Antigen cross-presentation: extending recent laboratory findings to therapeutic intervention.
Flinsenberg TWH., Compeer EB., Boelens JJ., Boes M.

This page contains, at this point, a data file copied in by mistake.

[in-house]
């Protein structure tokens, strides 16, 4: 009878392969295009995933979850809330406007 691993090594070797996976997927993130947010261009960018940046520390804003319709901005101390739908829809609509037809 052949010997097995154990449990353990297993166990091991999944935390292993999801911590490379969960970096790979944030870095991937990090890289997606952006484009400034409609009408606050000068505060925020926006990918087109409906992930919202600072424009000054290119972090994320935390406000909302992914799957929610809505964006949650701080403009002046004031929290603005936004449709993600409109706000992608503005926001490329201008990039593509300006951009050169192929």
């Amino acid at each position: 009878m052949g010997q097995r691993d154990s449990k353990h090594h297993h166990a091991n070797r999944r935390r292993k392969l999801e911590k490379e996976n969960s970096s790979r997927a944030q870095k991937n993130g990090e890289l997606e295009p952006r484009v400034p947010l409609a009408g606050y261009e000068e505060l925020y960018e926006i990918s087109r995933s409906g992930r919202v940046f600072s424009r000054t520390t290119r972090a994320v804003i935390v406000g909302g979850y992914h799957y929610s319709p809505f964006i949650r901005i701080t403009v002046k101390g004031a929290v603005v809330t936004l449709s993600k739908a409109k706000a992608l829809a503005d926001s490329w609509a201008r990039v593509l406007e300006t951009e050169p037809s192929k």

The initiation of adaptive immune responses requires antigen presentation to lymphocytes. In particular, dendritic cells (DCs) are equipped with specialized machinery that promote effective display of peptide/major histocompatibility complexes (MHC), rendering them the most potent stimulators of naive T lymphocytes. Antigen cross-presentation to CD8(+) T cells is an important mechanism for the development of specific cytotoxic T lymphocyte (CTL) responses against tumours and viruses that do not infect antigen-presenting cells. Here, we review recent findings concerning antigen cross-presentation to CD8(+) T lymphocytes. Specific subtypes of DCs in the mouse have been defined as being especially endowed for antigen cross-presentation, and a human homologue of these DCs has recently been described. DC vaccination strategies for the prevention and treatment of human diseases have been under investigation in recent years, but have not generally reached satisfying results. We here provide an overview of new findings in antigen cross-presentation research and how they can be used for development of the next generation of human DC vaccines.